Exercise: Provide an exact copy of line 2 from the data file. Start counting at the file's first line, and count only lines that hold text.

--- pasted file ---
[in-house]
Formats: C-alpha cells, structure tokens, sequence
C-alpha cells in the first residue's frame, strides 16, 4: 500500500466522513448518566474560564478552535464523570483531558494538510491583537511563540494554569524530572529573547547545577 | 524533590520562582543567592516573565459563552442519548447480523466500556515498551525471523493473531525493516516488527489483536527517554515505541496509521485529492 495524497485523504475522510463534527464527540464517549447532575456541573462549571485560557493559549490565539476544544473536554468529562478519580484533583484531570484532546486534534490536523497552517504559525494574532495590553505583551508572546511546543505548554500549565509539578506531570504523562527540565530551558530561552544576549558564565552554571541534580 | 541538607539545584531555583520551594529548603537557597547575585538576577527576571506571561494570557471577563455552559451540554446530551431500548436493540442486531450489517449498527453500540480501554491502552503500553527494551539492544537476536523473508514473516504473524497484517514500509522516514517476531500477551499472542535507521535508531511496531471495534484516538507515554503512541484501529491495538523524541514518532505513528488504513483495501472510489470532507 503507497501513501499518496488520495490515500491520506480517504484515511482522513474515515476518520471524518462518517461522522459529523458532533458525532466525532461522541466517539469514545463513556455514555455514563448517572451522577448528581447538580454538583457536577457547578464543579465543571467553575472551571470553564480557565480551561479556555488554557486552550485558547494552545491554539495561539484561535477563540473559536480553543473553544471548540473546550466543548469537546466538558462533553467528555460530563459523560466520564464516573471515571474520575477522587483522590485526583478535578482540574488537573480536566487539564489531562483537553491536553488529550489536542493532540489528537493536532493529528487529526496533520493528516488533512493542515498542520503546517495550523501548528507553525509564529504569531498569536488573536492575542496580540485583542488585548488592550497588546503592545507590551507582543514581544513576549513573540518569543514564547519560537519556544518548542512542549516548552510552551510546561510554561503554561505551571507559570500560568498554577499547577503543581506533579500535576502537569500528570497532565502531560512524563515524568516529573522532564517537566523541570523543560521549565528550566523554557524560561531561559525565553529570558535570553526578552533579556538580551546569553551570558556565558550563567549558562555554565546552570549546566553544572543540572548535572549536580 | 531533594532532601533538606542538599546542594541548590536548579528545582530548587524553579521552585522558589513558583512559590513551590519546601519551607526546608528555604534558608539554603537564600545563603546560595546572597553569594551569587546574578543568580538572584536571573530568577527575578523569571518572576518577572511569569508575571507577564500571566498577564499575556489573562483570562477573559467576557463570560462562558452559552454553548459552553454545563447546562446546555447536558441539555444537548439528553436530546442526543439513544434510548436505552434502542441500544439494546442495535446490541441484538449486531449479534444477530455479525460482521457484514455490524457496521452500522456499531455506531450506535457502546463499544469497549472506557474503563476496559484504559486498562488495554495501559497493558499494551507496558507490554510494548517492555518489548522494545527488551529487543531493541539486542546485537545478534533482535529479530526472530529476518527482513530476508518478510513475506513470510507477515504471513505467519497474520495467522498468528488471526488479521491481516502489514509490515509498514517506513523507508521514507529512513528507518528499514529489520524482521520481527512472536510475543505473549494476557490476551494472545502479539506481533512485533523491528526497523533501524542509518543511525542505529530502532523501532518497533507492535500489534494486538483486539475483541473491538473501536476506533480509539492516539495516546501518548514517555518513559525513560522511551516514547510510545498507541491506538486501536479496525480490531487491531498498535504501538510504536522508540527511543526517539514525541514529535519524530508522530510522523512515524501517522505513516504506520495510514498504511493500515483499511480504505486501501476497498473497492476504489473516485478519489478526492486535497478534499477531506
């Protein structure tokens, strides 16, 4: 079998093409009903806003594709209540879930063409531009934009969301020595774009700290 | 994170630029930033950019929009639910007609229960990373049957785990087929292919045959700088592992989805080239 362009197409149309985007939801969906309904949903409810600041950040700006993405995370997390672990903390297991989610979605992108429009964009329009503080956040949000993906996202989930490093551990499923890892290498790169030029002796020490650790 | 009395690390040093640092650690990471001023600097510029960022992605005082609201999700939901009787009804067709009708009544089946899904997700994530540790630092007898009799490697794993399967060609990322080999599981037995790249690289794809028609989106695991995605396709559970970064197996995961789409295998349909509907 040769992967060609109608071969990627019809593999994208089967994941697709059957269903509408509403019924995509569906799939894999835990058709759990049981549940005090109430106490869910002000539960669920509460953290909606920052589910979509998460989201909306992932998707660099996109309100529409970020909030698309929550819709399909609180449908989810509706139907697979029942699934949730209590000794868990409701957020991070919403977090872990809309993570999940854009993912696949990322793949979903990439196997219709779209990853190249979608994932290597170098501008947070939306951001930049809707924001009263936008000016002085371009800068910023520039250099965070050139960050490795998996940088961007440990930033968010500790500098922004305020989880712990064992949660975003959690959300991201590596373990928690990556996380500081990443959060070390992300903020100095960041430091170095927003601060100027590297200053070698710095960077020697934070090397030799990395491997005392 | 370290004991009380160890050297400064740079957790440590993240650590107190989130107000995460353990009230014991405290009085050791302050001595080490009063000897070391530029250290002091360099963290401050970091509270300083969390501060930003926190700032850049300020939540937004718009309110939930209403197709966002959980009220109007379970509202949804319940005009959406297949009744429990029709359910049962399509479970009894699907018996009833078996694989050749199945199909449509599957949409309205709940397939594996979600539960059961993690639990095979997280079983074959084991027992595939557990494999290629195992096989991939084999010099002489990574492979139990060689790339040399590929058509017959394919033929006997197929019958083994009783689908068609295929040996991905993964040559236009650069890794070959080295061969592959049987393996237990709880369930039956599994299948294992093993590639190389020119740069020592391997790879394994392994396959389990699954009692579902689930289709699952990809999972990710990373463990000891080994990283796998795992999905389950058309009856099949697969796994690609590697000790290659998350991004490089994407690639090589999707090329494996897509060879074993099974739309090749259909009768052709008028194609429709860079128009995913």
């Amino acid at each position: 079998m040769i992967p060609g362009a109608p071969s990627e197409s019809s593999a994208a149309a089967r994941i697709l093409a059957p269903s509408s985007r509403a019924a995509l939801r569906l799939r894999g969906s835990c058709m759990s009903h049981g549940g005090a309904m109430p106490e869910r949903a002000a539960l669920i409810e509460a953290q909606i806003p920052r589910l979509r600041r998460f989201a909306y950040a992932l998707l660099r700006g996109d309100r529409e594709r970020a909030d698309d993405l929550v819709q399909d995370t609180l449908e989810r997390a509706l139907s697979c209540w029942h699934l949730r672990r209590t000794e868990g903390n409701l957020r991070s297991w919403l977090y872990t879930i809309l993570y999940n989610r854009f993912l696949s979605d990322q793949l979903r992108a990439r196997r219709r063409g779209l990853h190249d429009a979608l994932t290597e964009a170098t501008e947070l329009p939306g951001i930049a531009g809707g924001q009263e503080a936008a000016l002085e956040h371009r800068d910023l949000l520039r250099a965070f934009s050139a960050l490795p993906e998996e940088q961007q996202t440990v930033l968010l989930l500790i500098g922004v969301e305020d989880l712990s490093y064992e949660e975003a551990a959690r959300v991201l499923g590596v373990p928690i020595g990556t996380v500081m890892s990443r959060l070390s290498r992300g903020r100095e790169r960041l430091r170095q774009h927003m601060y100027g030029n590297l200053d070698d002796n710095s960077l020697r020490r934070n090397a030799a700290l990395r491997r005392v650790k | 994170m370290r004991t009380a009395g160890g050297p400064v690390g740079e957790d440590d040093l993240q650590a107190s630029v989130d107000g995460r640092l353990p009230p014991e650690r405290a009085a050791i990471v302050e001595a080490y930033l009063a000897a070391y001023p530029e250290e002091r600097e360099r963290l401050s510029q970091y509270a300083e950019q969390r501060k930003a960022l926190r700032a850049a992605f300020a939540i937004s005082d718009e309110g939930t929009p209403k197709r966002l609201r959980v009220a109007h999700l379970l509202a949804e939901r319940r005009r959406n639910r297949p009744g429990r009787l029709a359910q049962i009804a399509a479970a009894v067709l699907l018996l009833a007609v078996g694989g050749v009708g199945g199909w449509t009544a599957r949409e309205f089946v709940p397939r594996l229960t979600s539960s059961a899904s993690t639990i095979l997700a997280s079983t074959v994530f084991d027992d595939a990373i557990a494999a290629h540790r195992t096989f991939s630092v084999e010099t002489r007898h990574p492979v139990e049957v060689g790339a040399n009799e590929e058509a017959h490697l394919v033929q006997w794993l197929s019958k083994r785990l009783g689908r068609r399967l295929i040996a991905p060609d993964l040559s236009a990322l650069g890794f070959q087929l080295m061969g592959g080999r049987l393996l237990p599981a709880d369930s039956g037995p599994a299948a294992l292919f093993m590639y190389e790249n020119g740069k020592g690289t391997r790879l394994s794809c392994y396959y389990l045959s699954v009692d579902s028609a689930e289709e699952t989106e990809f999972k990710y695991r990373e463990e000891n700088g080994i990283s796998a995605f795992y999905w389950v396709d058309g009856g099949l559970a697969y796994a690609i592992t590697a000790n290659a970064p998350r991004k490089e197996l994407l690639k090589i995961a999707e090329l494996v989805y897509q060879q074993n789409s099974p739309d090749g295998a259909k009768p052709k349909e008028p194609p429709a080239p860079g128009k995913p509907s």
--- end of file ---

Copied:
Formats: C-alpha cells, structure tokens, sequence